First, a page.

Now, that’s just one way to take care of our planet, Earth, but there are other ways we can be the best at taking care of it. Take a look at some of the great ways you can help and learn more about our planet this month!

Attend a beach cleanup on Earth Day-San Francisco Surfrider hosts multiple beach cleanups each month at Ocean Beach and Baker Beach. Volunteers are our greatest asset. And all you have to do is show up!
Try buying locally-Buying locally helps reduce the amount of carbon emissions emitted into our air. Local food products have minimal impacts on the environment.
Learn about the ground beneath your feet-Soil is a crucial element in the diverse ecosystems around the world. It is made up of nonliving materials like minerals from broken down rocks, and living materials like fungi and decaying plants. Join the Naturalist Center for Soil Sleuthing and learn about the different types of soil and how this diversity matters in seed development/growth.
Look for transportation alternatives-If you live in San Francisco, your options for public transportation are much easier and environmental friendly. Try biking or walking to school or places in your neighborhood. The Academy is one of many places that gives a discount to guests who walk or use public transportation.

These are just little reminders for Earth Day, but remember, we can appreciate our planet every day of the year. And most of all, enjoy it and appreciate it! Step outside and enjoy the natural world around you any chance you get. Every Day is Earth Day!


image credits:
Farmers Market Natalie Maynor

What is Biodiversity?

by rockprogram on Mar. 1st, 2014 No Comments

Ducks

Many scientists are saying Biodiversity is vital to protecting our planet. What does that mean? Biodiversity is basically a list of everything living in a specific area from plants and animals down to fungus and microbes. Looking at those lists, we find complex relationships between species that help make an environment stable. Sounds like a huge task, but how can we help? The good news is that there are many citizen projects, such as Bioblitz, that anyone can join to help map the Biodiversity of our world.

White Poppy

Biodiversity: Why?

So, the species in an environment have a connection, but how does that affect us? For people, we depend on biodiversity for food, medicine, materials for building, clean water and air and resistance to disease, among many other needs for survival. Studying Biodiversity helps scientists to see how species work together and how we can keep different species from disappearing in order to keep life on Earth stable.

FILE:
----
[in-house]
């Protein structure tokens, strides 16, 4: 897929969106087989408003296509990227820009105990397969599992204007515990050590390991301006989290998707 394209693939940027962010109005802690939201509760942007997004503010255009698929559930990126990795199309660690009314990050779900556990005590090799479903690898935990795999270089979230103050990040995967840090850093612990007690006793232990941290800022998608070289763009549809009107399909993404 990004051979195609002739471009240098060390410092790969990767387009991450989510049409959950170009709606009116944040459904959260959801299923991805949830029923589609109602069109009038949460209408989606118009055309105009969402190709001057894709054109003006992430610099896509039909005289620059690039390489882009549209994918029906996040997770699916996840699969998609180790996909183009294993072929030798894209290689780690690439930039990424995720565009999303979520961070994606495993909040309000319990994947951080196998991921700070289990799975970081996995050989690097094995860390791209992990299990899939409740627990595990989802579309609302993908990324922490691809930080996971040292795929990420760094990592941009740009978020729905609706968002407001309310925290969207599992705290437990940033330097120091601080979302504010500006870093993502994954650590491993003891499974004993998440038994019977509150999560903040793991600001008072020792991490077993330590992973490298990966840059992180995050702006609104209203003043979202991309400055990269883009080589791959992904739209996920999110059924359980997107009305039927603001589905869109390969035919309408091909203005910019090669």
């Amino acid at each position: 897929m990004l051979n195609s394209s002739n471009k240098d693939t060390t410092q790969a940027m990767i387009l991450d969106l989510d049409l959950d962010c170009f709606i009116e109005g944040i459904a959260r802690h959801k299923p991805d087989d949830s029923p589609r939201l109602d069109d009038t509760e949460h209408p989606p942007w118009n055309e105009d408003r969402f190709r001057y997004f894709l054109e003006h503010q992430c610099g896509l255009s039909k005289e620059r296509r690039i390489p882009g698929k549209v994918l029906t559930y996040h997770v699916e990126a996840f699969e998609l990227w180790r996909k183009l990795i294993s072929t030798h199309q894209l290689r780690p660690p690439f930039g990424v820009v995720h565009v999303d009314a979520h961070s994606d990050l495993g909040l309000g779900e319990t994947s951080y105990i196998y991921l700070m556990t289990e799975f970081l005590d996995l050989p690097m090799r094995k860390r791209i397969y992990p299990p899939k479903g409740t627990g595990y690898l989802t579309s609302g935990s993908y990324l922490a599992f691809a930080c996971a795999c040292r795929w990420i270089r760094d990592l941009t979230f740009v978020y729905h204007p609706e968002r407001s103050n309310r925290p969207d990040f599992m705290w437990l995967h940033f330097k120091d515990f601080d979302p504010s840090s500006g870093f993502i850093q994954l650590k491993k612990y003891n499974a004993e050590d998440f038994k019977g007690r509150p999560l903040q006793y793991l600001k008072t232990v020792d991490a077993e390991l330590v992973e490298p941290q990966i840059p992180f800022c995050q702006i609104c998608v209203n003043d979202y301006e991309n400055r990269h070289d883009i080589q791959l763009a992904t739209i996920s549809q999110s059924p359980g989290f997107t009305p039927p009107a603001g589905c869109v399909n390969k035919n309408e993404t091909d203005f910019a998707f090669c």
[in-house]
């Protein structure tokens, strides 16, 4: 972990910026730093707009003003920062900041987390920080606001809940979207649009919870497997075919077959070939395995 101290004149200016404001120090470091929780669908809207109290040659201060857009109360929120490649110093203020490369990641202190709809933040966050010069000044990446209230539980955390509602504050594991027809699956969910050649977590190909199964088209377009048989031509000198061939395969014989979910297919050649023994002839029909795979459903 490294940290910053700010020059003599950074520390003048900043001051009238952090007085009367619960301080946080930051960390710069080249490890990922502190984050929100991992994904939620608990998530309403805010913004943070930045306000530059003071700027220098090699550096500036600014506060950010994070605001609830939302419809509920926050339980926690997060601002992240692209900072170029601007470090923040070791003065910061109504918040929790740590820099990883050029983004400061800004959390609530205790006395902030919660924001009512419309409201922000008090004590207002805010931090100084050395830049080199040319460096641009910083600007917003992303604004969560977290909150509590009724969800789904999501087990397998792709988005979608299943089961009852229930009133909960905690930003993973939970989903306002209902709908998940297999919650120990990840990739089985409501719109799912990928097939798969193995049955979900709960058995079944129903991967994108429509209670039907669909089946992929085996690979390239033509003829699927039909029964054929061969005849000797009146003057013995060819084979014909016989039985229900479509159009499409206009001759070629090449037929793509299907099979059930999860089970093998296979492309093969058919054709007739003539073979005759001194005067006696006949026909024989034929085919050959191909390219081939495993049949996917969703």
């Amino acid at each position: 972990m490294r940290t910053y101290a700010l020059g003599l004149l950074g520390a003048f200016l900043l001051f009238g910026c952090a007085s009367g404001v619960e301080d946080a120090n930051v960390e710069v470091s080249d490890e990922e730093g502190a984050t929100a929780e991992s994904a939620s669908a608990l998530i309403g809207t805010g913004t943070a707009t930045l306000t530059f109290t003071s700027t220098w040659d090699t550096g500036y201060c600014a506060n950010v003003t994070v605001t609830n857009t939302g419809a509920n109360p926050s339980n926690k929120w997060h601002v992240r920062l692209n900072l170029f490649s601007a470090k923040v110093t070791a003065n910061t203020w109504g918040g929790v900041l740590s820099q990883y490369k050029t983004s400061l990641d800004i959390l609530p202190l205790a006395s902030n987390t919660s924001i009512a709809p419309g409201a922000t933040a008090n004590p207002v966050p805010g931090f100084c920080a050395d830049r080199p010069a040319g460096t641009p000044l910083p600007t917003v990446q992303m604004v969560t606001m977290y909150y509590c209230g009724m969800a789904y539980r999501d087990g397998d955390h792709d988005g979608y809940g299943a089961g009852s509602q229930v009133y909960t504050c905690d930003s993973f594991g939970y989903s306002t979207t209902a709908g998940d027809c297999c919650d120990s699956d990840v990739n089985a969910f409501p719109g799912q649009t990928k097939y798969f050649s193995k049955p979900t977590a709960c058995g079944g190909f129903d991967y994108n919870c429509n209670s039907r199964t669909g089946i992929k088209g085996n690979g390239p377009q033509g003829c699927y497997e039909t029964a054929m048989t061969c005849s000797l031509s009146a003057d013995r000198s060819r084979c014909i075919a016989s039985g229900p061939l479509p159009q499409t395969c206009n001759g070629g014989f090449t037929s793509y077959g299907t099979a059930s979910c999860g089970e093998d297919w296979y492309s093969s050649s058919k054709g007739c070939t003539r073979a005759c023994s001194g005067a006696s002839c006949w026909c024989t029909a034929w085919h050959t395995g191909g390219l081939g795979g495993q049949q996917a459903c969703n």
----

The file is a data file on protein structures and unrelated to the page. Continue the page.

Bioblitz!

Coyote

A Bioblitz is an event where scientists, naturalists and volunteers survey a particular area for a short period of time, recording all the living species they find. It is like a festival where the public is invited to take interest in their local biodiversity. Participants enjoy the chance to connect with scientists in their own neighborhoods, get outside and see the amazing life nearby, learn how to survey an area for species, and experience the joy of finding recognizable and uncommon species.

National Geographic’s official Bioblitz 2014 is in Golden Gate National Parks on March 28th and 29th! Go to their website for further information.

Can’t make it to on those dates? No problem! California Academy of Sciences has several ongoing Citizen Science projects to study biodiversity near San Francisco. Find information here to see how you can get involved anytime.

Turtles

Find those reptiles!

California Academy of Sciences has a tremendous number of species on display, separated into their particular environments. Some scientists search for only one category of species when studying environments. Become a Herpetologist and take your family on a Reptile Scavenger Hunt. Take a closer look at those reptiles and see how they have adapted to fit into their preferred habitat.

Explore an Online World of Biodiversity.